Laboratory News

04.22.19From the Labs

Electric Skyrmions Charge Ahead for Next-generation Data StorageExternal link

A team of researchers led by Berkeley Lab has observed chirality for the first time in polar skyrmions – quasiparticles akin to tiny magnetic swirls – in a material with reversible electrical properties. The combination of polar skyrmions and these electrical properties could one day lead to applications such as more powerful data storage devices that continue to hold information – even after a device has been powered off. Read More »

04.22.19From the Labs

Creating a Cloak for Grid Data in the CloudExternal link

Scientists at the U.S. Department of Energy’s (DOE) Argonne National Laboratory are developing and deploying tools to facilitate cloud computing for grid operations and planning. A framework being developed at Argonne masks sensitive data, allowing grid operators to perform complex calculations in the cloud to determine where and when to dispatch resources. Read More »

04.19.19From the Labs

Optimizing Network Software to Advance Scientific DiscoveryExternal link

A team of computer scientists, physicists, and software engineers optimized software for Intel's high-speed communication network to accelerate application codes for particle physics and machine learning. Read More »

04.19.19From the Labs

Artificial Intelligence Accelerates Efforts to Develop Clean, Virtually Limitless Fusion EnergyExternal link

Artificial intelligence (AI), a branch of computer science that is transforming scientific inquiry and industry, could now speed the development of safe, clean and virtually limitless fusion energy for generating electricity. A major step in this direction is under way at the U.S. Department of Energy’s (DOE) Princeton Plasma Physics Laboratory (PPPL) and Princeton University, where a team of scientists working with a Harvard graduate student is for the first time applying deep learning — a powerful new version of the machine learning form of AI — to forecast sudden disruptions that can halt fusion reactions and damage the doughnut-shaped tokamaks that house the reactions. Read More »

04.19.19From the Labs

Candice Halbert: From Inspired to Inspiring, Cultivating a Community of Young ScientistsExternal link

Halbert works as a scientific associate at the Spallation Neutron Source (SNS), located at the Department of Energy’s (DOE’s) Oak Ridge National Laboratory (ORNL). There, she ensures experiments run smoothly on neutron scattering instruments such as the Liquids Reflectometer instrument, used by researchers from around the world to study interfacial interactions in thin films at the atomic scale Read More »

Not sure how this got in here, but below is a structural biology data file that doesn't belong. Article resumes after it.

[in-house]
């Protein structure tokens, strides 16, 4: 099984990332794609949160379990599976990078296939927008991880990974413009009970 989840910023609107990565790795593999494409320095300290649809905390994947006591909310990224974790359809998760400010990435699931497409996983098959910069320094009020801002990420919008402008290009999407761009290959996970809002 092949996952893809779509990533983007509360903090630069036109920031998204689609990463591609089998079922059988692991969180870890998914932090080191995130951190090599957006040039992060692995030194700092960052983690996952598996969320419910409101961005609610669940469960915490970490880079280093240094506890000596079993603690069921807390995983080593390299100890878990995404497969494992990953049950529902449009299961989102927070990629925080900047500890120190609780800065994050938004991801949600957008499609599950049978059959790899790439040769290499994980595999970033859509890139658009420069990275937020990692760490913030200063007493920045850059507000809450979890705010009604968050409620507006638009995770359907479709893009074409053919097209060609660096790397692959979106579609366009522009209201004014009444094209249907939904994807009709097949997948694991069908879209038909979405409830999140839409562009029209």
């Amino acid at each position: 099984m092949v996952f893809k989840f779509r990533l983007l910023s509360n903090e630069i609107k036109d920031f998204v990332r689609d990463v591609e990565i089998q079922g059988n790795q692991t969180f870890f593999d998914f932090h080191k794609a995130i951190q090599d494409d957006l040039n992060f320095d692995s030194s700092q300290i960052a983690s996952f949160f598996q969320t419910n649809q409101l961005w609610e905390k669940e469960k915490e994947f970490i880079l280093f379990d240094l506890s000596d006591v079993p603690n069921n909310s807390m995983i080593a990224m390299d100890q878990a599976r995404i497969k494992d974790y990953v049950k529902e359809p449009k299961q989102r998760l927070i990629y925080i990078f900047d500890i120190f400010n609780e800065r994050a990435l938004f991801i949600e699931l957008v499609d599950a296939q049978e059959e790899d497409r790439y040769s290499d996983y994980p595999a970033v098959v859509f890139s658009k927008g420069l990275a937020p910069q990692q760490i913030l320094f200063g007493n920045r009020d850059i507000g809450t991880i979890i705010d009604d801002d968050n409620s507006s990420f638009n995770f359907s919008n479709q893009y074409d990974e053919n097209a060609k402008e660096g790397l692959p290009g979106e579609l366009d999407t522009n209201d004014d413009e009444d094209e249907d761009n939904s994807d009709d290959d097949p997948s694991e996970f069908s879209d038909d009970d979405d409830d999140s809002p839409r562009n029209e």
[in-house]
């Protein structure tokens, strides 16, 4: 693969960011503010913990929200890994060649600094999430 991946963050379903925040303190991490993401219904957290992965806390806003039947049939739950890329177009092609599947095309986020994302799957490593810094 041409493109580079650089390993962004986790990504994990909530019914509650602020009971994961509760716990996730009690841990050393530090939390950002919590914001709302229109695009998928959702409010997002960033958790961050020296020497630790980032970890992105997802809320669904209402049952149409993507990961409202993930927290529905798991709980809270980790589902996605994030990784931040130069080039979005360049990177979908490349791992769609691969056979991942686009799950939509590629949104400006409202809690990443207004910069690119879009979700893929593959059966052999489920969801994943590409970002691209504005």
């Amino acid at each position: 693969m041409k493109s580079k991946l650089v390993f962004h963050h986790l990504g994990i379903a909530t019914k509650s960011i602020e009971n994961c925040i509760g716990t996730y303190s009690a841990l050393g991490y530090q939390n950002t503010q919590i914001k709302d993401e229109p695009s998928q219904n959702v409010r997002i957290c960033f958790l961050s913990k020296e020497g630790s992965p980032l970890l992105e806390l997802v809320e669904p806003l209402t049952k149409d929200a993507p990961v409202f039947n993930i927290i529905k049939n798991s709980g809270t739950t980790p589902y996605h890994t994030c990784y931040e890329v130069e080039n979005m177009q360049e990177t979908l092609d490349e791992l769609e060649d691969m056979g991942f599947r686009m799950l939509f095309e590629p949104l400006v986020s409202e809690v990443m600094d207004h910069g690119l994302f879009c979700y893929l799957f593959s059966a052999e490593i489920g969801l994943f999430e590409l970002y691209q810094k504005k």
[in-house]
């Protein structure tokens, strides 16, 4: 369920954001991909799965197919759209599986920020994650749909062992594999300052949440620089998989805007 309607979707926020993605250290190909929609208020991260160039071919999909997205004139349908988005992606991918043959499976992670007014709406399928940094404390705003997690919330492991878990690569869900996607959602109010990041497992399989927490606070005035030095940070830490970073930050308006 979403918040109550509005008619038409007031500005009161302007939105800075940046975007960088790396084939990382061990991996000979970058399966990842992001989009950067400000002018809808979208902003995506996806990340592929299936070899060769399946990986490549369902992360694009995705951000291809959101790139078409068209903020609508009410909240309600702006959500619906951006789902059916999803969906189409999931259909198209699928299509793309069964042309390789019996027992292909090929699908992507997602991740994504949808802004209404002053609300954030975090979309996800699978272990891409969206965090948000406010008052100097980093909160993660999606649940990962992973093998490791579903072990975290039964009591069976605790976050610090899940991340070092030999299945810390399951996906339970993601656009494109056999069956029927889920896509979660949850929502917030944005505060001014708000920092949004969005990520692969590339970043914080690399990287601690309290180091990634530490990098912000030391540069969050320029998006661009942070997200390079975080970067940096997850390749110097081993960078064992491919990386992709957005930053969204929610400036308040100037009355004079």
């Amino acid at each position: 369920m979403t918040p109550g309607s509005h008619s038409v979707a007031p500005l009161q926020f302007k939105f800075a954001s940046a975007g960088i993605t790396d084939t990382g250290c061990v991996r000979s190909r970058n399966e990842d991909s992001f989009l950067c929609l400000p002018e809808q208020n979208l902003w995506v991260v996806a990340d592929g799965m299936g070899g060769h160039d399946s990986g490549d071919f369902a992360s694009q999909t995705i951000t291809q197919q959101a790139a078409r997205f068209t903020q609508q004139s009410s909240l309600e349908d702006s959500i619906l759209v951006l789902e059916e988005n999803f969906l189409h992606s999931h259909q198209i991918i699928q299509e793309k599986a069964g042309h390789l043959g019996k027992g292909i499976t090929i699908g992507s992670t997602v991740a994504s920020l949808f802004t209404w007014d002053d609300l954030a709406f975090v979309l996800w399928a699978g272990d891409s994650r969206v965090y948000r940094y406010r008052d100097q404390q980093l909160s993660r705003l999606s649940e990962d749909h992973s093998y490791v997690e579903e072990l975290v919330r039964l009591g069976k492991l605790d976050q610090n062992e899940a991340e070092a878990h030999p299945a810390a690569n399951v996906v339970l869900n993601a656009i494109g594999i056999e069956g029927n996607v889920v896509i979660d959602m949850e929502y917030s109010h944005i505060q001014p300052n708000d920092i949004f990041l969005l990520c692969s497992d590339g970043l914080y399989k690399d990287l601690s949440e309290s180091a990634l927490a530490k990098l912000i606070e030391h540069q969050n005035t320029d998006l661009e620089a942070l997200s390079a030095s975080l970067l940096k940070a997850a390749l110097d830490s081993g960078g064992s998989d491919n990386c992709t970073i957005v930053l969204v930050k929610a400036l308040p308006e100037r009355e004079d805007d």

04.18.19From the Labs

Spinning New Targets for AcceleratorsExternal link

Fermilab scientists are preparing for future, high-power particle beams with a technological advance inspired by spinning sugar. It’s a new type of target — the material that beams collide with to produce other particles, such as neutrinos. The target is designed to be able to withstand the heat from high-intensity beams, expanding the potential of experiments that use them. Researching this new patent-pending technology already has led to a TechConnect Innovation Award and might have applications in the medical field. Read More »

04.18.19From the Labs

Physicists Improve Understanding of Heat and Particle Flow in the Edge of a Fusion DeviceExternal link

Physicists at the U.S. Department of Energy’s (DOE) Princeton Plasma Physics Laboratory (PPPL) have discovered valuable information about how electrically charged gas known as “plasma” flows at the edge inside doughnut-shaped fusion devices called “tokamaks.” The findings mark an encouraging sign for the development of machines to produce fusion energy for generating electricity without creating long-term hazardous waste. Read More »

04.18.19From the Labs

A Day in the Life of a Midnight Beam MasterExternal link

In SLAC’s accelerator control room, shift lead Ben Ripman and a team of operators fine-tune X-ray beams for science experiments around the clock. Read More »

04.17.19From the Labs

SLAC Develops Novel Compact Antenna for Communicating Where Radios FailExternal link

A new type of pocket-sized antenna, developed at the Department of Energy’s SLAC National Accelerator Laboratory, could enable mobile communication in situations where conventional radios don’t work, such as under water, through the ground and over very long distances through air. Read More »

04.16.19From the Labs

The Rational Design of More Active Catalysts: Kelsey StoerzingerExternal link

Kelsey Stoerzinger—engineer, researcher, teacher, mentor—is one of more than a hundred researchers who have joint appointments at Pacific Northwest National Laboratory (PNNL). The onetime college music major—now a rising world star in catalysis and chemistry research—was named a scientist at PNNL in September, and is affiliated with the laboratory's Institute for Integrated Catalysis (IIC). Before then, she had been a Linus Pauling Postdoctoral Fellow at PNNL from 2016 to 2018. Read More »

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Last modified: 2/26/2016 1:21:29 PM